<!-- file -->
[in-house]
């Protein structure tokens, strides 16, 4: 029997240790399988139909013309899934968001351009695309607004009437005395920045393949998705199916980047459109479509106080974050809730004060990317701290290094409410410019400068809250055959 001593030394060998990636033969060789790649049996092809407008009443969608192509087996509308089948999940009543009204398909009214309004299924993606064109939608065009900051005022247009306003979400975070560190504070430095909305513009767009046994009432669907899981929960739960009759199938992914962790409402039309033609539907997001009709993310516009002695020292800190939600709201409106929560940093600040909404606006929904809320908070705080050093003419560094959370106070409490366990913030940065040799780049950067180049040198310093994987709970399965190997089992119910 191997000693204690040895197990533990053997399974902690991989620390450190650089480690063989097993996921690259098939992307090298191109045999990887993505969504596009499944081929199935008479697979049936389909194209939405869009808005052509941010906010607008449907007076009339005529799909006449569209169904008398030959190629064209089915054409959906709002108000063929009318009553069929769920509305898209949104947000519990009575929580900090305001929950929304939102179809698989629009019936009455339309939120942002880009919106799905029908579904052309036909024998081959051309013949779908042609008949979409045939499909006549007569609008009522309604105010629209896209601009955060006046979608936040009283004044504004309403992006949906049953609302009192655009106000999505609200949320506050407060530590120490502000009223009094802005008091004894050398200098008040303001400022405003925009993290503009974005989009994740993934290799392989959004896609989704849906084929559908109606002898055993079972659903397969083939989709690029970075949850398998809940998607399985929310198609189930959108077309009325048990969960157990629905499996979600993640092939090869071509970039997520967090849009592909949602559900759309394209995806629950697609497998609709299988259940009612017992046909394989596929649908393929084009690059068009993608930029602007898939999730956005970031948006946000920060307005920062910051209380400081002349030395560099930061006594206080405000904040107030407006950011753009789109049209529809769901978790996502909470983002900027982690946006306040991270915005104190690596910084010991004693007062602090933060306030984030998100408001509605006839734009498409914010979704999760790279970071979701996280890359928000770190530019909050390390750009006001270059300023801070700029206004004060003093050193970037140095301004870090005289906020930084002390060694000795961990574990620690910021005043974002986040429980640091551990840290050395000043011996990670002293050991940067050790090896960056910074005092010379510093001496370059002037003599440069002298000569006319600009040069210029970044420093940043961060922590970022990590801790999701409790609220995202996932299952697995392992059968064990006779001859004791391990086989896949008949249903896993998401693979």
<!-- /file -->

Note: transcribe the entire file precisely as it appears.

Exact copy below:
[in-house]
């Protein structure tokens, strides 16, 4: 029997240790399988139909013309899934968001351009695309607004009437005395920045393949998705199916980047459109479509106080974050809730004060990317701290290094409410410019400068809250055959 001593030394060998990636033969060789790649049996092809407008009443969608192509087996509308089948999940009543009204398909009214309004299924993606064109939608065009900051005022247009306003979400975070560190504070430095909305513009767009046994009432669907899981929960739960009759199938992914962790409402039309033609539907997001009709993310516009002695020292800190939600709201409106929560940093600040909404606006929904809320908070705080050093003419560094959370106070409490366990913030940065040799780049950067180049040198310093994987709970399965190997089992119910 191997000693204690040895197990533990053997399974902690991989620390450190650089480690063989097993996921690259098939992307090298191109045999990887993505969504596009499944081929199935008479697979049936389909194209939405869009808005052509941010906010607008449907007076009339005529799909006449569209169904008398030959190629064209089915054409959906709002108000063929009318009553069929769920509305898209949104947000519990009575929580900090305001929950929304939102179809698989629009019936009455339309939120942002880009919106799905029908579904052309036909024998081959051309013949779908042609008949979409045939499909006549007569609008009522309604105010629209896209601009955060006046979608936040009283004044504004309403992006949906049953609302009192655009106000999505609200949320506050407060530590120490502000009223009094802005008091004894050398200098008040303001400022405003925009993290503009974005989009994740993934290799392989959004896609989704849906084929559908109606002898055993079972659903397969083939989709690029970075949850398998809940998607399985929310198609189930959108077309009325048990969960157990629905499996979600993640092939090869071509970039997520967090849009592909949602559900759309394209995806629950697609497998609709299988259940009612017992046909394989596929649908393929084009690059068009993608930029602007898939999730956005970031948006946000920060307005920062910051209380400081002349030395560099930061006594206080405000904040107030407006950011753009789109049209529809769901978790996502909470983002900027982690946006306040991270915005104190690596910084010991004693007062602090933060306030984030998100408001509605006839734009498409914010979704999760790279970071979701996280890359928000770190530019909050390390750009006001270059300023801070700029206004004060003093050193970037140095301004870090005289906020930084002390060694000795961990574990620690910021005043974002986040429980640091551990840290050395000043011996990670002293050991940067050790090896960056910074005092010379510093001496370059002037003599440069002298000569006319600009040069210029970044420093940043961060922590970022990590801790999701409790609220995202996932299952697995392992059968064990006779001859004791391990086989896949008949249903896993998401693979």